A “near duplicate,” according to the agency, would include emails identical to previously released chains that were forwarded from Clinton to aides with the note “Please print,” for example. Clinton deleted about 30,000 emails from the private server she used while secretary of state, saying they were not work related, before turning over thousands more to the government. But during its investigation, the FBI recovered some additional emails that could be relevant to the Freedom of Information Act request that has been driving the release. VOA



Apple withdraws New York Times app

Apple withdraws New York Times appApple has withdrawn the New York Times from its China App Store, following a request from Chinese authorities. The paper said the move was aimed at preventing readers in China “from accessing independent news coverage”. Apple said they had been informed the app violated Chinese regulations but did not say what rules had been broken.

Western media have long been facing difficulties making their content available in China with many outlets frequently or permanently blocked. According to the New York Times, Apple removed both the English-language and Chinese-language apps from the App Store in China on 23 December.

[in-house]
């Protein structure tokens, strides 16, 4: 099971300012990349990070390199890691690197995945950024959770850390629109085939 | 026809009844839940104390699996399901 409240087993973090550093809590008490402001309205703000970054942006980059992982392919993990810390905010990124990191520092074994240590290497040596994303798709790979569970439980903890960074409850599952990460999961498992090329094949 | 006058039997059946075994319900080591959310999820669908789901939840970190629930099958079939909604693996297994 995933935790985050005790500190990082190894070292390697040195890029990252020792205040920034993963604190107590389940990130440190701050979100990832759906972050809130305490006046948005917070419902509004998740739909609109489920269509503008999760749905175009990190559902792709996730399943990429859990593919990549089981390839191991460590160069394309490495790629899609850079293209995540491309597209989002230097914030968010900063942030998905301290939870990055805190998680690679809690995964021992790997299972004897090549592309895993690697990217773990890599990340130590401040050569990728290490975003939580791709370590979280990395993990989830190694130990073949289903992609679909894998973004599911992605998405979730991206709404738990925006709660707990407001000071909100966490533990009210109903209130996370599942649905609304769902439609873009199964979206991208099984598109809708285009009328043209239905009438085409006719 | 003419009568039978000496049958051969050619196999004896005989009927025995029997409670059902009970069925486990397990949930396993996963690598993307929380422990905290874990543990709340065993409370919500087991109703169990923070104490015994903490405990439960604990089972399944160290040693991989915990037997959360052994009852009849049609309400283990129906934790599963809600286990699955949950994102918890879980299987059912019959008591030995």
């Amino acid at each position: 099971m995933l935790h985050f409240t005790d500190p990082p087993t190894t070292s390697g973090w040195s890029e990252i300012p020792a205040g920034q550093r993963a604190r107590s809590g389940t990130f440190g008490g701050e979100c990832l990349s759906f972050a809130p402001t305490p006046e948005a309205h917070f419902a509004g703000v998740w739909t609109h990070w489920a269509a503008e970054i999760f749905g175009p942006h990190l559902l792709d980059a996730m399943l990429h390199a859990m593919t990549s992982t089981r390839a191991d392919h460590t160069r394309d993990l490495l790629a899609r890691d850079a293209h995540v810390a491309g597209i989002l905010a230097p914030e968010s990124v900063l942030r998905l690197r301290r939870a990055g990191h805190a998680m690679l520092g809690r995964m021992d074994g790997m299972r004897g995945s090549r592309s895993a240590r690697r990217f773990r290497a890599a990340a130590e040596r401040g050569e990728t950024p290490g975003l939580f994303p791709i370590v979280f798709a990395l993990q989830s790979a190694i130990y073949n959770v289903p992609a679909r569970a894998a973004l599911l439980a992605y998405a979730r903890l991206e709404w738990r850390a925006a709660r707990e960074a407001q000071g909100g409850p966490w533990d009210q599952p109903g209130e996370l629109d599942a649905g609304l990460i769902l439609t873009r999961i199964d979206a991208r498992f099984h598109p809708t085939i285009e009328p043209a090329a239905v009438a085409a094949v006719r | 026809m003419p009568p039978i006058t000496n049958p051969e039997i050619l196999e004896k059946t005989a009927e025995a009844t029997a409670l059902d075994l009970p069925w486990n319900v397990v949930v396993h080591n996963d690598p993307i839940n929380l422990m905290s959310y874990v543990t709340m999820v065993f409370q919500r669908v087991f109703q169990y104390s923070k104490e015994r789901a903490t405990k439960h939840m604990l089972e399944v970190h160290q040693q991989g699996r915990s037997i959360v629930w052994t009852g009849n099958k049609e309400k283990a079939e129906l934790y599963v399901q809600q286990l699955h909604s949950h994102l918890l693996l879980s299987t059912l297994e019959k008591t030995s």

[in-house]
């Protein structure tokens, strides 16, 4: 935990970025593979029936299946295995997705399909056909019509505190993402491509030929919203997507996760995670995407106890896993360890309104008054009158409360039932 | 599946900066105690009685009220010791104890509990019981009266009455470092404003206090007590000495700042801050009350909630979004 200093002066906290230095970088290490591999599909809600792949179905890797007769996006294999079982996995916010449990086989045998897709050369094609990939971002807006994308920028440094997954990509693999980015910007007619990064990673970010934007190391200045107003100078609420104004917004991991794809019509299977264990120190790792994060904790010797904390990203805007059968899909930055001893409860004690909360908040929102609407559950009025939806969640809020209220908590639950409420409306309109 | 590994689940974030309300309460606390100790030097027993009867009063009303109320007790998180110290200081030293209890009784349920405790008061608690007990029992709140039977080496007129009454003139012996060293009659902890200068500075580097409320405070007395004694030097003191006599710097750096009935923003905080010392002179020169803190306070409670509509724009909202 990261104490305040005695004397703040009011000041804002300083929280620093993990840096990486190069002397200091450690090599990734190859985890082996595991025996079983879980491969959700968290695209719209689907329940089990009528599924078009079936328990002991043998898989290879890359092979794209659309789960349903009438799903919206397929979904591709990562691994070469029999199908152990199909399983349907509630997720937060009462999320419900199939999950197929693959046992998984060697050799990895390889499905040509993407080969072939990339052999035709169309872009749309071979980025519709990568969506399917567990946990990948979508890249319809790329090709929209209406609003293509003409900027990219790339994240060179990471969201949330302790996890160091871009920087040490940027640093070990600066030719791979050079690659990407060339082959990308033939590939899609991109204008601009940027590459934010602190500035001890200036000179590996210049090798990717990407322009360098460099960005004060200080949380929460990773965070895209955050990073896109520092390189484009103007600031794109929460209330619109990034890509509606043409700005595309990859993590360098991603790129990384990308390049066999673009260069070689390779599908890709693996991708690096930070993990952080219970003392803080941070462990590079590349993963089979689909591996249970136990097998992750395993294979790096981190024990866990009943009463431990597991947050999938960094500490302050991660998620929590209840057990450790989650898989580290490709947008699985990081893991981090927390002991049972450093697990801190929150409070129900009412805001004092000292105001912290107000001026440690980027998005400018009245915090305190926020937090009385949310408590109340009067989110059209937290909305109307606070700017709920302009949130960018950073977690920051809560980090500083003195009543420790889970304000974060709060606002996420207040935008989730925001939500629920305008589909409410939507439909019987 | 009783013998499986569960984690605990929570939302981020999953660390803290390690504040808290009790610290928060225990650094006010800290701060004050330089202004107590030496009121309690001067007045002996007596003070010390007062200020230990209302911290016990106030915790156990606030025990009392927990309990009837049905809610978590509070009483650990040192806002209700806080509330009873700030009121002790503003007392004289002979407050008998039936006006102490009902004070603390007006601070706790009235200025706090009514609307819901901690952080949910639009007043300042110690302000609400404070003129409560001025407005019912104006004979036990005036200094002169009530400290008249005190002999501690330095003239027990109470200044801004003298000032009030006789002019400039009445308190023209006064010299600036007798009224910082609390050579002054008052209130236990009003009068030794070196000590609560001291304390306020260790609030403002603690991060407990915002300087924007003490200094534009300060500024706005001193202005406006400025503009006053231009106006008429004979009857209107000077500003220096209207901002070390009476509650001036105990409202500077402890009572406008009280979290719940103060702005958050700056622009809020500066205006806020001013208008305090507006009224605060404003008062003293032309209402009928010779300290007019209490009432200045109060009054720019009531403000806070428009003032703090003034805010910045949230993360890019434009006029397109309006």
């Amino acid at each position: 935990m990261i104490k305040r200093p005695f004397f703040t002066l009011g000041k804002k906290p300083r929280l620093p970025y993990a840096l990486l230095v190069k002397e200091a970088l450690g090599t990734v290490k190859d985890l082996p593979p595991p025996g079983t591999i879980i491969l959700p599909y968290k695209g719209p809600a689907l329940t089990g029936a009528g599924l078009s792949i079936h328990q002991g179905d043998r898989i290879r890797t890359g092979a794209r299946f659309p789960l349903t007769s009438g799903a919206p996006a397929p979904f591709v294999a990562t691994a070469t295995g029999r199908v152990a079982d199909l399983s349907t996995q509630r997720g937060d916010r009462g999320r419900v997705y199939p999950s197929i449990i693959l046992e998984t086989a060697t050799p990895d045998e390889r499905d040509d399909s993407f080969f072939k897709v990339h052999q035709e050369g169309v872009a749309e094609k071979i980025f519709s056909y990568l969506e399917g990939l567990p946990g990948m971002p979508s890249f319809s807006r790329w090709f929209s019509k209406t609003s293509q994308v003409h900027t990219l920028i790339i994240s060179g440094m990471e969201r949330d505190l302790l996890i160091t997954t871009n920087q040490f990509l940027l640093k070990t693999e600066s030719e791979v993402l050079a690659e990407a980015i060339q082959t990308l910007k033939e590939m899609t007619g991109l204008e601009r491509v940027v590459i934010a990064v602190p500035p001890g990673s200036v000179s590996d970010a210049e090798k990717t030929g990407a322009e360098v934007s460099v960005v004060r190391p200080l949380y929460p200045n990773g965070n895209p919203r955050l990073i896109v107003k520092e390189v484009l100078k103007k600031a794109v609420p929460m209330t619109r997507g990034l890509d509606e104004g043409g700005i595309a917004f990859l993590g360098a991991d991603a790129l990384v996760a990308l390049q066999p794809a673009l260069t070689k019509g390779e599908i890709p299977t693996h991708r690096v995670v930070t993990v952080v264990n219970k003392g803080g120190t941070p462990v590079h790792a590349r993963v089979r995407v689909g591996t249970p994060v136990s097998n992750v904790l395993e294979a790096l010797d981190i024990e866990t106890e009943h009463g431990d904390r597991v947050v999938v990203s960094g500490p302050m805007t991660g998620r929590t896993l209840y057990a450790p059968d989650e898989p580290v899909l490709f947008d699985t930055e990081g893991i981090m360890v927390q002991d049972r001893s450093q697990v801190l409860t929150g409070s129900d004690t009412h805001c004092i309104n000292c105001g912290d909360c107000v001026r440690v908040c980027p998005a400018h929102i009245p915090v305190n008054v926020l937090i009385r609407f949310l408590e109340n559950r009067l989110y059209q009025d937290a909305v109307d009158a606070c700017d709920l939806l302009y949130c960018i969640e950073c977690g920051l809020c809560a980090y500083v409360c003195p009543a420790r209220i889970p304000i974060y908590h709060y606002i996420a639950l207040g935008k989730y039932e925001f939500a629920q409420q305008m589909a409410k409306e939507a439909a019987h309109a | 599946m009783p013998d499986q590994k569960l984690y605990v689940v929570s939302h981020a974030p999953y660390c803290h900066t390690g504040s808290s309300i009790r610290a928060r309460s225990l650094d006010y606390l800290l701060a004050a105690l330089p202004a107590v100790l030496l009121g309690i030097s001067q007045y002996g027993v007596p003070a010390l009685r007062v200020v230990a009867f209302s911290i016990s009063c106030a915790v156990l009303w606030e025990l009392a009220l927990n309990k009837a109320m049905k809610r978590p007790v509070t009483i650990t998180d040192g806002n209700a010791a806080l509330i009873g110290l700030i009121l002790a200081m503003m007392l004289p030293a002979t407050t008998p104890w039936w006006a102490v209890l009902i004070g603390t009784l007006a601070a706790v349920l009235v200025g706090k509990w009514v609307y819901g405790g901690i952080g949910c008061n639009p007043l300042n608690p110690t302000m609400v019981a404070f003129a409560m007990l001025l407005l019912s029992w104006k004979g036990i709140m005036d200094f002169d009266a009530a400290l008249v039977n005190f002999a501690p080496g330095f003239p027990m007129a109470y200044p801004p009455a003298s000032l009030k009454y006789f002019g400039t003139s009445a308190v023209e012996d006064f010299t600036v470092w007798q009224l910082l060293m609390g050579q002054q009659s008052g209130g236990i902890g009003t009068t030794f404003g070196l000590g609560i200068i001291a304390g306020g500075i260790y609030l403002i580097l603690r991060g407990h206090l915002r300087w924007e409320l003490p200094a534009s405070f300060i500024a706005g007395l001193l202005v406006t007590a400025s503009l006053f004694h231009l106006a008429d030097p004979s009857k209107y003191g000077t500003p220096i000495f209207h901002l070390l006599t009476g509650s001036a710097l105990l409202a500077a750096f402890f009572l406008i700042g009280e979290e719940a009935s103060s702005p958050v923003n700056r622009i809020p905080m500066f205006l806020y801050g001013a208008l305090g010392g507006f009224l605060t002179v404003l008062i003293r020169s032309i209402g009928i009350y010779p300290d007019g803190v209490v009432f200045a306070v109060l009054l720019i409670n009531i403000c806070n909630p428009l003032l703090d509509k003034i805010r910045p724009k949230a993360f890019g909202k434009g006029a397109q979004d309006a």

The paper cited an Apple spokesperson as saying the firm had been “informed that the app is in violation of local regulations” which meant it had to be taken down. “When this situation changes, the app store will once again offer the New York Times app for download in China,” the spokesman said. The New York Times said they had asked Apple to reconsider the decision. BBC